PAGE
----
Tennessee nursing homes have a long-term care problem: Eighteen months after the COVID-19 crisis began, their staffs are shrinking faster than ever. Last month, Tennessee nursing homes and residential care facilities reported the largest drop in employment in state history, according to the Tennessee Department of Labor.
THCA spokesperson Jay Moore has attributed the staffing spiral to newly instituted COVID vaccine requirements for long-term care workers. Since July, more than 60 percent of Tennessee nursing homes have issued vaccine mandates for their employees. Administrators began handing down requirements after rumors of impending federal regulations began to swirl throughout the sector.
On Aug. 18, the rumors became reality. President Joe Biden said his administration will require nursing homes to vaccinate their staff against COVID-19 or risk losing Medicare and Medicaid funding.
Nursing homes were long the deadliest place for COVID-19 outbreaks, with facilities accounting for more than one-fourth of all COVID-related deaths last fall in Tennessee. Severe outbreaks continued even through lockdowns that barred family members from visiting, often mirroring surges in the broader community. Staff were a key way the virus got inside because they come and go daily and work so closely with residents.
Some administrators feel like the looming regulation has put them in a no-win situation. The threat of losing Medicare and Medicaid funding is a potent one. Roughly 80 to 85 percent of nursing-home operators’ revenue comes from the two programs, according to David Grabowski, a professor of healthcare policy at Harvard Medical School. However, the risk of losing staff to vaccine requirements could be just as costly. More than half of all Tennessee nursing homes are already operating with a staff shortage of 20 percent or greater, according to THCA.
Two weeks ago, administrators of Morningside of Belmont, a nursing home in Nashville, gave employees a choice: Get vaccinated or find somewhere else to work. The entire cleaning staff and its sales director chose the latter and walked out, leaving the residency without a single cleaning crew member and administrators scrambling to hire new staff. The building’s handyman has been charged with cleaning the rooms during the interim, according to one of the residents.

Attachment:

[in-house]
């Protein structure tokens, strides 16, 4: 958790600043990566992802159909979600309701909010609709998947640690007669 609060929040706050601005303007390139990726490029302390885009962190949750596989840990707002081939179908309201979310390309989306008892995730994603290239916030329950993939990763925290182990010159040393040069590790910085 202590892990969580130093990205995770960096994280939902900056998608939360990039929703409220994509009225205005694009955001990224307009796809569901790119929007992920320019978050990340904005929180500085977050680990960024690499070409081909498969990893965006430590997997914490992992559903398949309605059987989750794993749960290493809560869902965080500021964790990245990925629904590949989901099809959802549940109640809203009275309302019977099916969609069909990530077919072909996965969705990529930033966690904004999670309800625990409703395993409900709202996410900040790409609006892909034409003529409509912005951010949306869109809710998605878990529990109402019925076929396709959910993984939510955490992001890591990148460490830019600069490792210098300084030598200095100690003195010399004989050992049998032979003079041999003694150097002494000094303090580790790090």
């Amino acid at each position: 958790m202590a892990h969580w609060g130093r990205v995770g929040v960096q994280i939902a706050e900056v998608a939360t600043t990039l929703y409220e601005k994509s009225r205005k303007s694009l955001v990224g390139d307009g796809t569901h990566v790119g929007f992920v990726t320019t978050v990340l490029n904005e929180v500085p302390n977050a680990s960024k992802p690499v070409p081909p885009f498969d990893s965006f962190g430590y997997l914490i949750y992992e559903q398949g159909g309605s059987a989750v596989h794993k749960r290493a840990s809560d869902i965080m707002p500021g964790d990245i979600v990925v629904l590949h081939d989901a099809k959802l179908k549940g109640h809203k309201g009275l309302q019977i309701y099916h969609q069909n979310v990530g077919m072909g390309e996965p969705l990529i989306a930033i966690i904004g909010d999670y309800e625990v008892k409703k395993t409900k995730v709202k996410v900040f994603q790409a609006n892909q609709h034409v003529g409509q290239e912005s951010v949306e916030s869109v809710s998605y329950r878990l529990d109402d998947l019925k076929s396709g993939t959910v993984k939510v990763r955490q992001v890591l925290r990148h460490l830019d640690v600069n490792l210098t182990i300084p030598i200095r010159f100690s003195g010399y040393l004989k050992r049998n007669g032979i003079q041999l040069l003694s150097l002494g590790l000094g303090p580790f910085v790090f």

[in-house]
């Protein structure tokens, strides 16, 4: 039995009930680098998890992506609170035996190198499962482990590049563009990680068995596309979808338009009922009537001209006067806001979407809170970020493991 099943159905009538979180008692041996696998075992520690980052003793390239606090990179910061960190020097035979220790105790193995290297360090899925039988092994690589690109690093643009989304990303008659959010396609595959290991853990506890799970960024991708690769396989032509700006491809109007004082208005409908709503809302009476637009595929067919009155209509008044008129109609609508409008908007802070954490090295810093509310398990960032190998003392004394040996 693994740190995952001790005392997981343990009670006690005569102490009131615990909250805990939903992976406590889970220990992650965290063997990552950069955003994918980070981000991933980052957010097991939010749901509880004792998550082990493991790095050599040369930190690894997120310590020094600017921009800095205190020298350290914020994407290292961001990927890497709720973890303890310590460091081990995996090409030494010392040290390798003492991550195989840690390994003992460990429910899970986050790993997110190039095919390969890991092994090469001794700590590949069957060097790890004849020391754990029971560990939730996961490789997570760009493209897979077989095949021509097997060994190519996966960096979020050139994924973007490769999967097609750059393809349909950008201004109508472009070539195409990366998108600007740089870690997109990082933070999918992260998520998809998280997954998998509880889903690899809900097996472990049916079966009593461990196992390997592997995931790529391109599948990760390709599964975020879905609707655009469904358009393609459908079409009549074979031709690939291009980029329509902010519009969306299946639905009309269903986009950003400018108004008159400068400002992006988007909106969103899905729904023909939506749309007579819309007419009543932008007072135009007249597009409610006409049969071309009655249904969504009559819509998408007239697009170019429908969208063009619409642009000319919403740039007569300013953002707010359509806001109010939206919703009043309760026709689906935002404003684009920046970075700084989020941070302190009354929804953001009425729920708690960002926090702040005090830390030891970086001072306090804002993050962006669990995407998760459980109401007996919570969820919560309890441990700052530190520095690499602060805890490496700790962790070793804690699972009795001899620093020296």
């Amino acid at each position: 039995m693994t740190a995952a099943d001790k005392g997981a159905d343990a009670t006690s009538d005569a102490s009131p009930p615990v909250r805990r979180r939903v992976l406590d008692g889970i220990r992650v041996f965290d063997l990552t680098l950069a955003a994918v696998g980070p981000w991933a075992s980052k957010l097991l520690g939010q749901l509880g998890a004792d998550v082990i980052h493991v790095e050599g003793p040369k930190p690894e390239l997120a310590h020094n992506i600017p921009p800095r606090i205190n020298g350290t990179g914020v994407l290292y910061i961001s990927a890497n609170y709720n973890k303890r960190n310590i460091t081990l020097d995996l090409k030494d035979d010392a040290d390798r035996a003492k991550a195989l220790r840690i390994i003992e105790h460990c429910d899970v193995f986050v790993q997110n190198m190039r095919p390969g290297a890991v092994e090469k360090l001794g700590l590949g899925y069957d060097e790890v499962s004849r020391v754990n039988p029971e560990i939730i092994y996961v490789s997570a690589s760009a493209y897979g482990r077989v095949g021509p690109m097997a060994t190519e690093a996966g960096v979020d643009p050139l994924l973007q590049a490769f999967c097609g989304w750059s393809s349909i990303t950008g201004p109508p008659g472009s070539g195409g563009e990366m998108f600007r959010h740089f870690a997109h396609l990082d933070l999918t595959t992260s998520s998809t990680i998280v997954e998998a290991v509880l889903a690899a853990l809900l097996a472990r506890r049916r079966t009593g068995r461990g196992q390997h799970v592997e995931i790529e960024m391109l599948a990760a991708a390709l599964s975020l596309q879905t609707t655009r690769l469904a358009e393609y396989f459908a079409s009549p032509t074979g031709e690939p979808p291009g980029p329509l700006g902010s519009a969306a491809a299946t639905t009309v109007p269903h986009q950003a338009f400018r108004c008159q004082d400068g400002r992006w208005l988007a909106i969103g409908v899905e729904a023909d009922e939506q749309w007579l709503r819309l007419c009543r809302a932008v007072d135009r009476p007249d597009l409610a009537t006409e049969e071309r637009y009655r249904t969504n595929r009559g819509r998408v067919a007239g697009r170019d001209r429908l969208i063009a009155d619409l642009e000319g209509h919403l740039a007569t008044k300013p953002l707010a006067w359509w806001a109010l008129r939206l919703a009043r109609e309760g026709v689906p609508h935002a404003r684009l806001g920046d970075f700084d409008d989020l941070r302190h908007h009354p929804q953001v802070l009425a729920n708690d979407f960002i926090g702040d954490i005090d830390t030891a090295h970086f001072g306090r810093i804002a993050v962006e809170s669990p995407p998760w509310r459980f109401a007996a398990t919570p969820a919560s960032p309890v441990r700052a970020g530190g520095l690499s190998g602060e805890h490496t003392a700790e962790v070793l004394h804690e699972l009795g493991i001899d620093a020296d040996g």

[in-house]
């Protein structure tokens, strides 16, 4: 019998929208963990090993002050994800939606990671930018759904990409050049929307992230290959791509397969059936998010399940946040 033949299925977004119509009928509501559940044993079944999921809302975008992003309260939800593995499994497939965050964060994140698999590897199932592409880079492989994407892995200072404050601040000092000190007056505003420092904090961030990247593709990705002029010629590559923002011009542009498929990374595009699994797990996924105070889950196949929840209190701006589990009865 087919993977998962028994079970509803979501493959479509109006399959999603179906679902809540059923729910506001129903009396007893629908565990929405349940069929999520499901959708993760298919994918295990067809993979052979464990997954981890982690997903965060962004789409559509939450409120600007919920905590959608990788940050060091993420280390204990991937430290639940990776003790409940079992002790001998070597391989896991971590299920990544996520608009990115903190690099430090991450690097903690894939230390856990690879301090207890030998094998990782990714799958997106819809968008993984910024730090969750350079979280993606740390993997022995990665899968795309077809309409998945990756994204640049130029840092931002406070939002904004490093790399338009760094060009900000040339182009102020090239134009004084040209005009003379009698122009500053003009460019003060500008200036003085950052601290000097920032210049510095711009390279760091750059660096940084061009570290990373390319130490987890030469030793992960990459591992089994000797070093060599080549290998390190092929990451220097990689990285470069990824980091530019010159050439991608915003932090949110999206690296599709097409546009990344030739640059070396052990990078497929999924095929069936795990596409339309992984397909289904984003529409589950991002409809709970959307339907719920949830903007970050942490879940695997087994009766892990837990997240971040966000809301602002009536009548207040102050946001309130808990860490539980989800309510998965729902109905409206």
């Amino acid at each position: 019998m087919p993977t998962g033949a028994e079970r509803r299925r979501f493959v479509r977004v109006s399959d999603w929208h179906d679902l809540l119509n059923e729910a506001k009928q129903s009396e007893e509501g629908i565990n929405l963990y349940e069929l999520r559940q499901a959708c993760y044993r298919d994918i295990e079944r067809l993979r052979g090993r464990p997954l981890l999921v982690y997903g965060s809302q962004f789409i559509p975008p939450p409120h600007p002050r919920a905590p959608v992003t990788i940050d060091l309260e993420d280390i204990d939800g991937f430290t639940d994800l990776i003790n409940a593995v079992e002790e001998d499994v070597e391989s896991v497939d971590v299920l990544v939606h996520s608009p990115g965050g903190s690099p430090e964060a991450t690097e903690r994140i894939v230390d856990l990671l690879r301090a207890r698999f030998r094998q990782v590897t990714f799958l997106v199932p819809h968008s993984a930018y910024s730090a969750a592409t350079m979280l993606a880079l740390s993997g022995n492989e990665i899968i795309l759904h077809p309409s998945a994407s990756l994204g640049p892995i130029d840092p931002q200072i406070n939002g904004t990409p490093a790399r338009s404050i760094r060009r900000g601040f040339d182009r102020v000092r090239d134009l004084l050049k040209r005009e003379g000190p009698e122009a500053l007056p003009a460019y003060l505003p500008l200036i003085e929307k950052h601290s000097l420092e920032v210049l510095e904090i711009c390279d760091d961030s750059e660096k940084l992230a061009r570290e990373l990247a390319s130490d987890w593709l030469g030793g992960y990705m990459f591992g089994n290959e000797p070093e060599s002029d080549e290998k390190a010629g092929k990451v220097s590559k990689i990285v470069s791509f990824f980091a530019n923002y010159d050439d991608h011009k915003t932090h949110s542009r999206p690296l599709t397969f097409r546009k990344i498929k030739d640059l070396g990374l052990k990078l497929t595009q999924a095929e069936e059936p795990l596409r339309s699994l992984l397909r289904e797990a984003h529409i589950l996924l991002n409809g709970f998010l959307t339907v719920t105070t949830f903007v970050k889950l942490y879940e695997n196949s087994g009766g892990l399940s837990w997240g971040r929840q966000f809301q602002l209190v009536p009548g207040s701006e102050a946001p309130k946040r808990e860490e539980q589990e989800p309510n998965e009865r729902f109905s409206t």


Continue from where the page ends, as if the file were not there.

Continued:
What’s to Come
Bill Schaffner, a veteran professor of infectious diseases at Vanderbilt University Medical Center, says he fears walkouts in nursing homes could foreshadow what's to come, now that Pfizer’s vaccine is fully FDA approved.
“I think we are watching the tide before the tsunami hits,” Schaffner says.
Schaffner says once a vaccine receives full FDA approval, the barriers to mandate it become lower or nonexistent. He foresees the government enacting similar vaccine regulations that would make federal funding “vaccine-conditional” for a number of entities such as public schools and hospitals. Schaffner says while he would support the decision to connect funding to employee vaccine mandates, he fears the fallout.
“Many institutions that don’t have vaccine mandates in place have opted out of doing so for two reasons: The vaccine wasn’t fully FDA approved and/or they are already facing staff shortages and fear a significant portion of their staff will quit rather than get the vaccine,” he says.
He points out that there are different levels of enforcement and exceptions to mandates. He says it’s impossible to draw a completely hard line on a federal level, but the “power of the purse” has a lot of influence.
“We are fighting a war against COVID,” Schaffner says. “To date, the army has been composed of all volunteers, people voluntarily receiving the vaccine. However, with Delta numbers climbing, we’ve realized a ‘volunteer army’ is not enough. We have to start drafting people to get the vaccine.”